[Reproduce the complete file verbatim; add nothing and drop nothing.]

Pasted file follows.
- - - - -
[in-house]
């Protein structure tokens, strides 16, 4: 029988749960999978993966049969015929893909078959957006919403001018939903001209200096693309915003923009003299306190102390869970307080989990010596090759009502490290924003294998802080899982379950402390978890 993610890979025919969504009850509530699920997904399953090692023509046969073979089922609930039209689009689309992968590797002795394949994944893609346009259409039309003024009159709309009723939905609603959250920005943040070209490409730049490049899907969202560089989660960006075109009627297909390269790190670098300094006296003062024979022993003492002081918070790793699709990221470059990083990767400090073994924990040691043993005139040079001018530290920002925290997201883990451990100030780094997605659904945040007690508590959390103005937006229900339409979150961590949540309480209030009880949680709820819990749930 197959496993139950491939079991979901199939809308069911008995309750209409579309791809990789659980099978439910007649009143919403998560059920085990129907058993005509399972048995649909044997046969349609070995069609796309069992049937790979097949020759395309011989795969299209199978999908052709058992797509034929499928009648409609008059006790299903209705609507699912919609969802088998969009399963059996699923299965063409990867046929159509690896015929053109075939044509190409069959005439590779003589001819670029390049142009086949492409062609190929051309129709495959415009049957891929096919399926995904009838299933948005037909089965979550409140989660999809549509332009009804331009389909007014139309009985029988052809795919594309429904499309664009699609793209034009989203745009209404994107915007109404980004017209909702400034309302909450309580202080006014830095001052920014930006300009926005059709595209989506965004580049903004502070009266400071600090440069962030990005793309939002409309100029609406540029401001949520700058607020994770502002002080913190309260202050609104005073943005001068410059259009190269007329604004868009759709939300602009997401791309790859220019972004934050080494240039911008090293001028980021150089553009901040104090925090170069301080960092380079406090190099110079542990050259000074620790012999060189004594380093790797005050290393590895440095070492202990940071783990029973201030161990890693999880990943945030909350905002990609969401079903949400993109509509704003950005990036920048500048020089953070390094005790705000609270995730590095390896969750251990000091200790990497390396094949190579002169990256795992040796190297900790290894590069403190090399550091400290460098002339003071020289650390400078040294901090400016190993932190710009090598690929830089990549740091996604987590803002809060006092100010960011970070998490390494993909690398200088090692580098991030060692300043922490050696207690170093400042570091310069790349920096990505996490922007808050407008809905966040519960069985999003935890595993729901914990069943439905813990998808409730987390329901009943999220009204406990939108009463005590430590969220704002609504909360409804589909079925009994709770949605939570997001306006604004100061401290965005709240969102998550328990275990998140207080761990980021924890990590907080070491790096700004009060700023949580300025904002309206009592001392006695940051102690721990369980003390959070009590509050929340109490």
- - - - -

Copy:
[in-house]
């Protein structure tokens, strides 16, 4: 029988749960999978993966049969015929893909078959957006919403001018939903001209200096693309915003923009003299306190102390869970307080989990010596090759009502490290924003294998802080899982379950402390978890 993610890979025919969504009850509530699920997904399953090692023509046969073979089922609930039209689009689309992968590797002795394949994944893609346009259409039309003024009159709309009723939905609603959250920005943040070209490409730049490049899907969202560089989660960006075109009627297909390269790190670098300094006296003062024979022993003492002081918070790793699709990221470059990083990767400090073994924990040691043993005139040079001018530290920002925290997201883990451990100030780094997605659904945040007690508590959390103005937006229900339409979150961590949540309480209030009880949680709820819990749930 197959496993139950491939079991979901199939809308069911008995309750209409579309791809990789659980099978439910007649009143919403998560059920085990129907058993005509399972048995649909044997046969349609070995069609796309069992049937790979097949020759395309011989795969299209199978999908052709058992797509034929499928009648409609008059006790299903209705609507699912919609969802088998969009399963059996699923299965063409990867046929159509690896015929053109075939044509190409069959005439590779003589001819670029390049142009086949492409062609190929051309129709495959415009049957891929096919399926995904009838299933948005037909089965979550409140989660999809549509332009009804331009389909007014139309009985029988052809795919594309429904499309664009699609793209034009989203745009209404994107915007109404980004017209909702400034309302909450309580202080006014830095001052920014930006300009926005059709595209989506965004580049903004502070009266400071600090440069962030990005793309939002409309100029609406540029401001949520700058607020994770502002002080913190309260202050609104005073943005001068410059259009190269007329604004868009759709939300602009997401791309790859220019972004934050080494240039911008090293001028980021150089553009901040104090925090170069301080960092380079406090190099110079542990050259000074620790012999060189004594380093790797005050290393590895440095070492202990940071783990029973201030161990890693999880990943945030909350905002990609969401079903949400993109509509704003950005990036920048500048020089953070390094005790705000609270995730590095390896969750251990000091200790990497390396094949190579002169990256795992040796190297900790290894590069403190090399550091400290460098002339003071020289650390400078040294901090400016190993932190710009090598690929830089990549740091996604987590803002809060006092100010960011970070998490390494993909690398200088090692580098991030060692300043922490050696207690170093400042570091310069790349920096990505996490922007808050407008809905966040519960069985999003935890595993729901914990069943439905813990998808409730987390329901009943999220009204406990939108009463005590430590969220704002609504909360409804589909079925009994709770949605939570997001306006604004100061401290965005709240969102998550328990275990998140207080761990980021924890990590907080070491790096700004009060700023949580300025904002309206009592001392006695940051102690721990369980003390959070009590509050929340109490």